Miao X, Tongay S, Petterson MK, Berke K, Rinzler AG, Appleton BR et al (2012) High efficiency graphene solar cells by chemical doping. Nano Lett 12:2745–2750
Park H, Brown PR, Bulovic V, Kong J (2012) Graphene as transparent conducting electrodes in organic photovoltaics: studies in graphene morphology, hole transporting layers, and counter electrodes. Nano Lett 12:133–140
Xie C, Jie J, Nie B, Yan T, Li Q, Lv P et al (2012) Schottky solar cells based on graphene nanoribbon/multiple silicon nanowires junctions. Appl Phys Lett 100:193103
Li X, Xie D, Park H, Zeng TH, Wang K, Wei J et al (2013) Anomalous behaviors of graphene transparent conductors in graphene-silicon heterojunction solar cells. Adv Energy Mater 3:1029–1034
Park H, Chang S, Jean J, Cheng JJ, Araujo PT, Wang M et al (2013) Graphene cathode-based ZnO nanowire hybrid solar cells. Nano Lett 13:233–239
Kim K, Bae SH, Toh CT, Kim H, Cho JH, Whang D et al (2014) Ultrathin organic solar cells with graphene doped by ferroelectric polarization. ACS Appl Mater Inter 6:3299–3304
Padmanabhan M, Roy K, Ramalingam G, Raghavan S, Ghosh A (2012) Electrochemical integration of graphene with light-absorbing copper-based thin films. J Phys Chem C 116:1200–1204
Peng L, Feng Y, Lv P, Lei D, Shen Y, Li Y et al (2012) Transparent, conductive, and flexible multiwalled carbon nanotube/graphene hybrid electrodes with two three-dimensional microstructures. J Phys Chem C 116:4970–4978
Reed JC, Zhu H, Zhu AY, Li C, Cubukcu E (2012) Graphene-enabled silver nanoantenna sensors. Nano Lett 12:4090–4094
Sun P, Zhu M, Wang K, Zhong M, Wei J, Wu D et al (2013) Small temperature coefficient of resistivity of graphene/graphene oxide hybrid membranes. ACS Appl Mater Inter 5:9563–9571
Hoon ST, Kyoung KB, Shin G, Lee C, Jong KM, Kim H et al (2013) Graphene-silver nanowire hybrid structure as a transparent and current spreading electrode in ultraviolet light emitting diodes. Appl Phys Lett 103:051105
Du J, Pei S, Ma L, Cheng HM (2014) 25th anniversary article: carbon nanotube- and graphene-based transparent conductive films for optoelectronic devices. Adv Mater 26:1958–1991
Han Y, Zhang L, Zhang X, Ruan K, Cui L, Wang Y et al (2014) Clean surface transfer of graphene films via an effective sandwich method for organic light-emitting diode applications. J Mater Chem C 2:201–207
Kang J, Kim H, Kim KS, Lee SK, Bae S, Ahn JH et al (2011) High-performance graphene-based transparent flexible heaters. Nano Lett 11:5154–5158
Yoo JH, Kim Y, Han MK, Choi S, Song KY, Chung KC et al (2015) Silver nanowire-conducting polymer-ITO hybrids for flexible and transparent conductive electrodes with excellent durability. ACS Appl Mater Inter 7:15928–15934
Yang L, Yu X, Hu W, Wu X, Zhao Y, Yang D (2015) An 8.68% efficiency chemically-doped-free graphene-silicon solar cell using silver nanowires network buried contacts. ACS Appl Mater Inter 7:4135–4141
Li Q, Chou H, Zhong JH, Liu JY, Dolocan A, Zhang J et al (2013) Growth of adlayer graphene on Cu studied by carbon isotope labeling. Nano Lett 13:486–490
Tsai LW, Tai NH (2014) Enhancing the electrical properties of a flexible transparent graphene-based field-effect transistor using electropolished copper foil for graphene growth. ACS Appl Mater Inter 6:10489–10496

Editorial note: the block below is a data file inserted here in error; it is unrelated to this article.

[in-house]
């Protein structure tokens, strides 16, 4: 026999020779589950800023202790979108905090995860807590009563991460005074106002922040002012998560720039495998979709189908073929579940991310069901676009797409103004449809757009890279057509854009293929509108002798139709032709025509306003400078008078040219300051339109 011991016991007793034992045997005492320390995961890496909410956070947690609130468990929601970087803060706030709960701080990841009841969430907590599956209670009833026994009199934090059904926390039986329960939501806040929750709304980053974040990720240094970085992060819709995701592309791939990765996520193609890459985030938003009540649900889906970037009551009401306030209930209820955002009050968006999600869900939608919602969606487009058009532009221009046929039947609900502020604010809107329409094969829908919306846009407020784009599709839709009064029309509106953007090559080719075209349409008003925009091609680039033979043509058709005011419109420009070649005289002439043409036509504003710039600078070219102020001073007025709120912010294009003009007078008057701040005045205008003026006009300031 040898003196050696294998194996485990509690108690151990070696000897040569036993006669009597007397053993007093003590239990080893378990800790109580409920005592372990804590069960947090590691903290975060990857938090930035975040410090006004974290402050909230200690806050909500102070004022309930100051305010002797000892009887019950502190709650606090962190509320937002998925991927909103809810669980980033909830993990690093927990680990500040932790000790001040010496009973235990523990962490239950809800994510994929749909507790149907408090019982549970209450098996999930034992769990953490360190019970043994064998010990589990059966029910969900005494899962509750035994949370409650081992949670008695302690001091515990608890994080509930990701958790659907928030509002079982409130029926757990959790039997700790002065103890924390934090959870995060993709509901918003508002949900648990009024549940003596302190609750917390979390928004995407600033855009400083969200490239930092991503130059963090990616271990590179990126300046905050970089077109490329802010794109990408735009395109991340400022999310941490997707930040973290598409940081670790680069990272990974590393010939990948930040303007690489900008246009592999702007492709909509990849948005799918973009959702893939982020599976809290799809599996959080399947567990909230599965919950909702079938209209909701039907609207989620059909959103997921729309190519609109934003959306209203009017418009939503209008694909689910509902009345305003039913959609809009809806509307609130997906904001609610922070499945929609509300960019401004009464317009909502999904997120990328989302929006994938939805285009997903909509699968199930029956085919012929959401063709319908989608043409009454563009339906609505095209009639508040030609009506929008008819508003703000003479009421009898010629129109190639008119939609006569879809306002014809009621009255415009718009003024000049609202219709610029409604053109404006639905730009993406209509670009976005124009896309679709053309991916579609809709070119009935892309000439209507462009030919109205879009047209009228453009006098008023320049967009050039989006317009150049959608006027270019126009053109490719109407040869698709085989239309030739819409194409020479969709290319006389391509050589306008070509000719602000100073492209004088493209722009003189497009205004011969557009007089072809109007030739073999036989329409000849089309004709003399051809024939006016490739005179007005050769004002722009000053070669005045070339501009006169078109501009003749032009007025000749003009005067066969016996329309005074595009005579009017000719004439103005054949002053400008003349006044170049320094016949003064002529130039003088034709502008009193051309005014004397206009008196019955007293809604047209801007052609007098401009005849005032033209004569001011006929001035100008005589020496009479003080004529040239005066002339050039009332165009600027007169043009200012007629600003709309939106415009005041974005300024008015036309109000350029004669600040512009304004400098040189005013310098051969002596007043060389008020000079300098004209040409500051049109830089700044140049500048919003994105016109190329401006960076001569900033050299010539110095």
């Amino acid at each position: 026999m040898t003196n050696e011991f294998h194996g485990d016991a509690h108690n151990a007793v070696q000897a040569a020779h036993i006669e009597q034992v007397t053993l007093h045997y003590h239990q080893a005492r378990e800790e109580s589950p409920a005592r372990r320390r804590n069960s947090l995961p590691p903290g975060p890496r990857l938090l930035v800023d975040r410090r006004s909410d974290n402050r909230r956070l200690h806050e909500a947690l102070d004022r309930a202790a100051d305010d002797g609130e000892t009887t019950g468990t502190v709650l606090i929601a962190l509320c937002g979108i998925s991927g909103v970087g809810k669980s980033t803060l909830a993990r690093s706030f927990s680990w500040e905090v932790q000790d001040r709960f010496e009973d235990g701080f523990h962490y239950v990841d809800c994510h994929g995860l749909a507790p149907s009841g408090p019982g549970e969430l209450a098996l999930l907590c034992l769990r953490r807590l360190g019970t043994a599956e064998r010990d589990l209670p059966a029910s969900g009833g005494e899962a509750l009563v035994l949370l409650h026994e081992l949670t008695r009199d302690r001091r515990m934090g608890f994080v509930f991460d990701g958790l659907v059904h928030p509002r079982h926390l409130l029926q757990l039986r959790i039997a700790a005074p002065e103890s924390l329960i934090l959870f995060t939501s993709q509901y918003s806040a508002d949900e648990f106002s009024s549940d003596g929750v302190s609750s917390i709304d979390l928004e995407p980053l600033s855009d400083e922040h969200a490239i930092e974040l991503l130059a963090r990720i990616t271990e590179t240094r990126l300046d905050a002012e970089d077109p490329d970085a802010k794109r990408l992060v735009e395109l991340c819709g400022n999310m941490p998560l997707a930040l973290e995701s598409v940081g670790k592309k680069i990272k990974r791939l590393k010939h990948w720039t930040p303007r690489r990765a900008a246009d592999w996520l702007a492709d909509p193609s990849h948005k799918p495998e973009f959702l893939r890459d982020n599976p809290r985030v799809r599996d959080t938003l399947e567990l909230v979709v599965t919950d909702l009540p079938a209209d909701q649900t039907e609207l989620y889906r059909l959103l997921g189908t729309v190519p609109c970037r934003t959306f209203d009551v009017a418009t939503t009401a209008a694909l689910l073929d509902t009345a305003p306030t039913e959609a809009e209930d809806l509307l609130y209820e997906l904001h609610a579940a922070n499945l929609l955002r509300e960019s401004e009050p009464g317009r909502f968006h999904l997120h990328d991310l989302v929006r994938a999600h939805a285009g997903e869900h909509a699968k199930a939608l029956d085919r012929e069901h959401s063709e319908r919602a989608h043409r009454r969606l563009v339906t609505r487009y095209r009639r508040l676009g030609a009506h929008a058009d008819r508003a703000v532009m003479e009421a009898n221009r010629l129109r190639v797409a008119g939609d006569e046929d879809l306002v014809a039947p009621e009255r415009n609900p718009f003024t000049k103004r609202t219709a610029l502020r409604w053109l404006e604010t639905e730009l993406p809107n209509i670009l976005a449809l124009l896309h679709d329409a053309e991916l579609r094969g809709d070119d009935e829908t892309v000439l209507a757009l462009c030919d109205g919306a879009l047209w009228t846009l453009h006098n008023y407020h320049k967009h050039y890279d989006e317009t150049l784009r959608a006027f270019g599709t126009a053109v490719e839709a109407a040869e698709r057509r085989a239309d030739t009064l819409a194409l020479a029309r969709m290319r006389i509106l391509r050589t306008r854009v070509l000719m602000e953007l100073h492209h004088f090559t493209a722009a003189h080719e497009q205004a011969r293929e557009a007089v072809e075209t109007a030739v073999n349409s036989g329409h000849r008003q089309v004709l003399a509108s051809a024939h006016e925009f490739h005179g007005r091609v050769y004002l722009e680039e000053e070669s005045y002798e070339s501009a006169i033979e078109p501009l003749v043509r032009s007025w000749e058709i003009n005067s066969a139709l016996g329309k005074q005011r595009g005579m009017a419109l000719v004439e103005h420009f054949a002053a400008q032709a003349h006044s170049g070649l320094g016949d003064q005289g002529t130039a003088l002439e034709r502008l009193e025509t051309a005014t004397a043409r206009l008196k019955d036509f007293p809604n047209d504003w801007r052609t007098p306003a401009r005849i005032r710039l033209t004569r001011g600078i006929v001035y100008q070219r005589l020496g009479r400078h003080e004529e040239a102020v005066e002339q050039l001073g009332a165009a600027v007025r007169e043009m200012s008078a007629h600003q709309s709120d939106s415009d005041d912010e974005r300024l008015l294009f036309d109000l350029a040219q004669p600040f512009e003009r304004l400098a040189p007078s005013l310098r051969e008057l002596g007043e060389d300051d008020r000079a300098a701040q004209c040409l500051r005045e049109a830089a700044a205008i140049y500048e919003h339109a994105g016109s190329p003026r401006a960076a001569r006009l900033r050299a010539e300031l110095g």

Gao L, Ren W, Xu H, Jin L, Wang Z, Ma T et al (2012) Repeated growth and bubbling transfer of graphene with millimetre-size single-crystal grains using platinum. Nat Commun 3:699
Wang Y, Tong SW, Xu XF, Ozyilmaz B, Loh KP (2011) Interface engineering of layer-by-layer stacked graphene anodes for high-performance organic solar cells. Adv Mater 23:1514–1518
Nie C, Li F, Wu J, Zeng Q, Ooi PC, Veeramalai CP et al (2015) Solution-processed flexible blue organic light emitting diodes using graphene anode. Vacuum 121:70–74
Moon J, Shin JW, Cho H, Han JH, Cho NS, Lim JT et al (2015) Technical issues in graphene anode organic light emitting diodes. Diam Relat Mater 57:68–73
Shi YM, Kim KK, Retina A, Hofmann M, Li LJ, Kong J (2010) Work function engineering of graphene electrode via chemical doping. ACS Nano 4:2689–2694
Fethullah G, Hyeon JS, Chandan B, Gang HH, Eun SK, Seung JC et al (2010) Layer-by-layer doping of few-layer graphene film. ACS Nano 4:4595–4600
Tae LJ, Lee H, Cho H, Kwon BH, Sung Cho N, Kuk Lee B et al (2015) Flexion bonding transfer of multilayered graphene as a top electrode in transparent organic light-emitting diodes. Sci Rep 5:17748
Liu YF, Feng J, Zhang YF, Cui HF, Yin D, Bi YG et al (2015) Improved efficiency of indium-tin-oxide-free organic light-emitting devices using PEDOT:PSS/graphene oxide composite anode. Org Electron 26:81–85
Liu YS, Feng J, Ou XL, Cui HF, Xu M, Sun HB (2016) Ultrasmooth, highly conductive and transparent PEDOT:PSS/silver nanowire composite electrode for flexible organic light-emitting devices. Org Electron 31:247–52
This research was supported by the Shanghai Sailing Program (15YF1413200) and the CAS/SAFEA International Partnership Program for Creative Research Teams.
YX and XF designed the experiments and analyzed the data. YX and CW prepared the manuscript. HY and JC prepared the fabrication of the OLEDs. YC, ZM, and XC supervised the project and led the overall effort. YX, YY, and JW prepared the samples and carried out the characterization of the graphene film. All authors discussed the experimental results and commented on the manuscript. All authors read and approved the final manuscript.
The authors declare that they have no competing interests.
Springer Nature remains neutral with regard to jurisdictional claims in published maps and institutional affiliations.